Two percent and shrinking. It’s a statistic that may seem small enough to be insignificant … until you understand what the number represents.
Black males make up only 2% of all teachers in P-12 education, compared to students of color who comprise half of classroom populations.But the diminutive representation is not the only cause for alarm. Black male educators’ absence in the classroom could have negative implications on students’ academic and cultural edification.
The project began as a collaboration when the National Network of State Teachers of the Year (NNSTOY) approached Dr. Pamela Roggeman, dean of the University’s College of Education and Dr. Underwood to seek out a meaningful project on the topic of diversifying education. They landed on working with NNSTOY Outstanding Black Male Fellowship to examine the current issues surrounding the lack of Black male educators in P-12 education. With Dr. Underwood’s extensive background in teacher preparation, collaborating around that fellowship to glean insight into their experiences seemed to be a perfect fit.
The white paper examines the need to move Black males successfully through what the research team deems as the “leaky” classroom pipeline into teaching positions in our nation’s classrooms. It can be easy to gloss over statistics, but to be able to focus the problem within the scope of these statistics is what can help bring the issue to the forefront.
For Dr. Underwood, that collaboration between University of Phoenix College of Doctoral Studies research fellows and the NNSTOY Outstanding Black Male Fellows was key. “Just being able to examine this issue through the lived experiences of the Black male educators working in today’s classrooms and infusing their voices into this paper—that is what made this paper dynamic,” she said.
It is not as if there have not been any past efforts to diversify P-12 education. There have been several federal and grow-your-own attempts intending to increase the number of Black males entering the teaching profession. But, even with these programs, the number of Black males in the teaching profession has remained steady at 2%.
The purpose of the research presented in the white paper is not only to examine the numbers and the reasons behind a lack of growth, but also to look forward to what comes next. The critical point is that there is still work to be done. Additional conversation, effort, thought and strategy will all be needed to find ways to increase the number of Black male educators in P-12.
As the research points out, for the most part, the responsibility to recruit and retain has been put on the schools. But it should be a collective effort. As stated in the report: “The Black male teacher recruitment agenda continues to be a necessary topic in educational reform. The creation of several grassroots, Black male teacher recruitment initiatives has heightened the visibility of this issue.”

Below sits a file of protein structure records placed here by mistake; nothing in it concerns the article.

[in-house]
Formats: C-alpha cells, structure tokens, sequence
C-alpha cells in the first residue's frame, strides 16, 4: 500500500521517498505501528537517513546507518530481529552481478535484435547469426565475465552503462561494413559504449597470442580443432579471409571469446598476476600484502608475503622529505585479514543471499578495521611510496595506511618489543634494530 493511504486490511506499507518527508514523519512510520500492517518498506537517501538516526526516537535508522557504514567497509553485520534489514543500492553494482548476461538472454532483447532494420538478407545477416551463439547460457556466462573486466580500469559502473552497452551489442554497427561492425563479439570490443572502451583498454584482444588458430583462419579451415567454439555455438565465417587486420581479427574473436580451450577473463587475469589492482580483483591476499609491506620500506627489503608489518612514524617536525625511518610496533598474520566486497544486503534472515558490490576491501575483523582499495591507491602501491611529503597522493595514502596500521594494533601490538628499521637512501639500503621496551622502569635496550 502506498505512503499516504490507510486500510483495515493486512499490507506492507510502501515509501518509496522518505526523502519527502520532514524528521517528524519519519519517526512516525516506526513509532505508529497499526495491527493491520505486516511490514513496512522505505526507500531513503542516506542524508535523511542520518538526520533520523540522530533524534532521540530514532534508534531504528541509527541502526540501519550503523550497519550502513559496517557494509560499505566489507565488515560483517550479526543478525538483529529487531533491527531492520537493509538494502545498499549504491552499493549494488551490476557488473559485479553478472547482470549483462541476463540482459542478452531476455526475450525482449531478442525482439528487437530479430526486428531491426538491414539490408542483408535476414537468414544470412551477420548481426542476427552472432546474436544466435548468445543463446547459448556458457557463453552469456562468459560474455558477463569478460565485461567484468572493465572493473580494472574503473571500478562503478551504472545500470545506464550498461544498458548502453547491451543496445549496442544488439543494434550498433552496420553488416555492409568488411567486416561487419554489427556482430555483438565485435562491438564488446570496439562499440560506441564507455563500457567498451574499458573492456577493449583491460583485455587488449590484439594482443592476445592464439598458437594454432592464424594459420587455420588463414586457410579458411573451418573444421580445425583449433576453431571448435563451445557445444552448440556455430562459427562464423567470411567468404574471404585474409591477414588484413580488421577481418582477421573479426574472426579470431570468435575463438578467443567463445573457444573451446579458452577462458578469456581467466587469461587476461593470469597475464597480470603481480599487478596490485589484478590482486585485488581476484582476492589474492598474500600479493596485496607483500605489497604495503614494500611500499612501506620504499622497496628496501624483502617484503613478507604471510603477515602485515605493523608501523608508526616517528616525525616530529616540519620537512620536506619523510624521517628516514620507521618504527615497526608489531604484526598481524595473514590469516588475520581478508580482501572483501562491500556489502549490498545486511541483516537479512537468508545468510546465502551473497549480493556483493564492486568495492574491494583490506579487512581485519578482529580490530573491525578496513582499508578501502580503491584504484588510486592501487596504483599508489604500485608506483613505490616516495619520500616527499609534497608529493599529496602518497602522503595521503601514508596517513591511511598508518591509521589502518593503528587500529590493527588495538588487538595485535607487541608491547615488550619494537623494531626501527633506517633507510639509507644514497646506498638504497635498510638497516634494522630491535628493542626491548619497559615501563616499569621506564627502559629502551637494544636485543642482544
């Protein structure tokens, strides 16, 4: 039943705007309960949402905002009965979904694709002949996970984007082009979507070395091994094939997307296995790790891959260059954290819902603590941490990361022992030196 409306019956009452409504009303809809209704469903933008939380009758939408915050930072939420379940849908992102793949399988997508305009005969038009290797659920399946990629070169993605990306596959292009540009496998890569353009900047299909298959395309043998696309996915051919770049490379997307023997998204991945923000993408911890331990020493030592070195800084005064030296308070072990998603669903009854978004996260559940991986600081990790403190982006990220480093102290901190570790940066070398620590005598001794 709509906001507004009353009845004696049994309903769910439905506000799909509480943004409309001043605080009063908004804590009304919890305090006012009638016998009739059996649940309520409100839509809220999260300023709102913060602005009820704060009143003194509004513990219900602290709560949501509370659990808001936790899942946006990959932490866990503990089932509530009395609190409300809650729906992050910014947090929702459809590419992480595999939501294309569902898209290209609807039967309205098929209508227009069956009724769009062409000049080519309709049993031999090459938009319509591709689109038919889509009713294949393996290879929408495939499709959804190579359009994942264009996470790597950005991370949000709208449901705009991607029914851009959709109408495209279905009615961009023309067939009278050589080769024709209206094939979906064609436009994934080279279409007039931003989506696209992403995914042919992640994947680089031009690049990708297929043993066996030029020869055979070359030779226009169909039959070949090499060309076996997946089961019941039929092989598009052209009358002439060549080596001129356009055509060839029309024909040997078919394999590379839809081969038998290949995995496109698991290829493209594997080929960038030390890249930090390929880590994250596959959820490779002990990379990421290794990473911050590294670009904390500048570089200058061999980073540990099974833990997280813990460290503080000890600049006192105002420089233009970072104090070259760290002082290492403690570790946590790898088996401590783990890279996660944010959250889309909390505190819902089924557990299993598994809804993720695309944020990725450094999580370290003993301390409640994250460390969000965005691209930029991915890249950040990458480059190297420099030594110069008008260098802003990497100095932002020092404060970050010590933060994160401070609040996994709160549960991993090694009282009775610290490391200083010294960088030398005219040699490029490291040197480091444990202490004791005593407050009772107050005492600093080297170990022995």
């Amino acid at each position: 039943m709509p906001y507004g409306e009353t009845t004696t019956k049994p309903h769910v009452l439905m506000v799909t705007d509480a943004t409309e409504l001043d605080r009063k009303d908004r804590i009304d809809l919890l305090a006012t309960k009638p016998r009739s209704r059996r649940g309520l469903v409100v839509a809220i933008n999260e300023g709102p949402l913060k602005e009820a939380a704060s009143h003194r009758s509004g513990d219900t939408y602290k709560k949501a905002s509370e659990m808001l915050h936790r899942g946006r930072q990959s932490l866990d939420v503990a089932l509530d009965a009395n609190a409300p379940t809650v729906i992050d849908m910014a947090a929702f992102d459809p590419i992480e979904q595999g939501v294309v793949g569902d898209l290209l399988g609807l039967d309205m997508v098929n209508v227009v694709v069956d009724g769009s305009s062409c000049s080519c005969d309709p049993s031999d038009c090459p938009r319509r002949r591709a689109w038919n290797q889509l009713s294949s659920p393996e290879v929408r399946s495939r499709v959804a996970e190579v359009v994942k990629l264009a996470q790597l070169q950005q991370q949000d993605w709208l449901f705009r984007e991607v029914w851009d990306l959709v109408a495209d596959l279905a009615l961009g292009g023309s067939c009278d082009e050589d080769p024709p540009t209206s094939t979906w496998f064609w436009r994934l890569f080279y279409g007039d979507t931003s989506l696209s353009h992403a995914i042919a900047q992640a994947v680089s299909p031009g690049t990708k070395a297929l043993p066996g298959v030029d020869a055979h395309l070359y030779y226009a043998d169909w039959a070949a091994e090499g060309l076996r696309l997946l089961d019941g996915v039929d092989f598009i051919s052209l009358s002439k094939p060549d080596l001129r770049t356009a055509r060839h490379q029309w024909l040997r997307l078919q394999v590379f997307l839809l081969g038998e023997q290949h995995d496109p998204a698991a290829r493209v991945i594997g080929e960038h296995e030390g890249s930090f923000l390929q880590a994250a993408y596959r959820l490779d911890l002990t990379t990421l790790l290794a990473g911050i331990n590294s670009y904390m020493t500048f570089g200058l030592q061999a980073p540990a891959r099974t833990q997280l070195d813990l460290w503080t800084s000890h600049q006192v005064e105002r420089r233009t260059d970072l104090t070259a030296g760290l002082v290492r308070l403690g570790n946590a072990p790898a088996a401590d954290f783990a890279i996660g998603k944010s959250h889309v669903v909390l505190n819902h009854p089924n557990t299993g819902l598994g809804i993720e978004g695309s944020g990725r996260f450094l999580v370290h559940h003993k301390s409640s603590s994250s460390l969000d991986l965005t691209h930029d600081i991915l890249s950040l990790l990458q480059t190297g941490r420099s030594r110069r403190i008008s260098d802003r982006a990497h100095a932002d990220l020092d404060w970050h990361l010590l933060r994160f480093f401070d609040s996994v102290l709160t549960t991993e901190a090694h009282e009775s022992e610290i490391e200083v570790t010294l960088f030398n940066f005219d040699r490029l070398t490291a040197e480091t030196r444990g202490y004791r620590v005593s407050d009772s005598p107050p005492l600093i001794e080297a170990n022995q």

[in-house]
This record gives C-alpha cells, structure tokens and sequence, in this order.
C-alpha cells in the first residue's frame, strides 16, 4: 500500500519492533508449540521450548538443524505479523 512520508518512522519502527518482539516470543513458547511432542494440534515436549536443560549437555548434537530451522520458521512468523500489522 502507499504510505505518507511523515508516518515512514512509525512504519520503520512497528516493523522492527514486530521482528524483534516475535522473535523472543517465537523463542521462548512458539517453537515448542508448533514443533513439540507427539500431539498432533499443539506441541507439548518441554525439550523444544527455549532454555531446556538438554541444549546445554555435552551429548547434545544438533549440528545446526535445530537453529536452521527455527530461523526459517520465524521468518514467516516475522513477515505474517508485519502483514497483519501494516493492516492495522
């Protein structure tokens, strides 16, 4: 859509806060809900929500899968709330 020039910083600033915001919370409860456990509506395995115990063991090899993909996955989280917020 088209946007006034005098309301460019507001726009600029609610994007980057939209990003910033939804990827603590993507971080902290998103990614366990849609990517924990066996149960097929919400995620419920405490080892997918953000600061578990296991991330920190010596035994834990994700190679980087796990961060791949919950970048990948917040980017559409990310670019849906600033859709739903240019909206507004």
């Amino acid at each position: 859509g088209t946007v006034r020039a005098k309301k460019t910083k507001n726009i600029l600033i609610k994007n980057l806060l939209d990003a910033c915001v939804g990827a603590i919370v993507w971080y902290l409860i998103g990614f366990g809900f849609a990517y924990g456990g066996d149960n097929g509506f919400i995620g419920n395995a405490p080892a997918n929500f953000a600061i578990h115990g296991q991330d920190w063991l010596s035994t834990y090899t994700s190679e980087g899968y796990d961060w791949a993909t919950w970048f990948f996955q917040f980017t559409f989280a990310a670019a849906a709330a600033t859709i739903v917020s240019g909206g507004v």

It is not only about increasing numbers of Black male educators, but also considering the impact on students. The researchers found that “negative perceptions about the teaching profession are often established before [young Black males] leave high school.” Having Black male educators in the classroom is one way the experience in the classroom could be improved. It’s a key factor in helping them see the possibility—not only of graduating from high school and going to college—but also of becoming educators themselves.
With the lack of Black males as teachers in the classroom, Black male students may not see it as a viable career possibility. Underwood questions, “What message are we sending today’s youth about the importance of diversity when male faces of color are notably absent in school settings?” In a social environment where diversity and inclusion remain a continued part of the conversation, let this paper inspire action.
Diversity is what an individual brings into an organization. Inclusion is action—it is embracing those characteristics and embracing the ways they can motivate and inspire others. The recruitment of Black male educators remains a necessary imperative, and the voices of these exceptional NNSTOY Fellows highlight the desideratum to critically examine and support the Black male educator’s career trajectory at every phase.
Cooper Nelson is a Communications Manager at University of Phoenix (UOPX), leading the University’s content development strategy. During his time at UOPX, Nelson has supported the University’s areas focused on Business, Information Technology, Criminal Justice, Counseling and Doctoral Studies. He has led large national campaigns to promote and share UOPX studies and ...